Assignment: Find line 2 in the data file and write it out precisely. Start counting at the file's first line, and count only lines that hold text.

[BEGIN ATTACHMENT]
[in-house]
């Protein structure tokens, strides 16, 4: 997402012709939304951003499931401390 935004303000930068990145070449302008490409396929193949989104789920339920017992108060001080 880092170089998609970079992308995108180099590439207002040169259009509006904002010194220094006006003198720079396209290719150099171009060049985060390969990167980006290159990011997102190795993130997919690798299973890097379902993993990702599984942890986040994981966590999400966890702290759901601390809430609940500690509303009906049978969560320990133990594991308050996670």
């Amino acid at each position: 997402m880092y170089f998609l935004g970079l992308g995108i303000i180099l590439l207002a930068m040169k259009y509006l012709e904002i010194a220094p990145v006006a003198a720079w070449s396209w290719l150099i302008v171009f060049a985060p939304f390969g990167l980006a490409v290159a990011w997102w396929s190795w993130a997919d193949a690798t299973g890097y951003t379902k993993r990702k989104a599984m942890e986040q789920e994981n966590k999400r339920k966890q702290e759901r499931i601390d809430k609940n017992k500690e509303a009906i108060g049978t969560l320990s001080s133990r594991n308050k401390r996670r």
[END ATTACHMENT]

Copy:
């Protein structure tokens, strides 16, 4: 997402012709939304951003499931401390 935004303000930068990145070449302008490409396929193949989104789920339920017992108060001080 880092170089998609970079992308995108180099590439207002040169259009509006904002010194220094006006003198720079396209290719150099171009060049985060390969990167980006290159990011997102190795993130997919690798299973890097379902993993990702599984942890986040994981966590999400966890702290759901601390809430609940500690509303009906049978969560320990133990594991308050996670």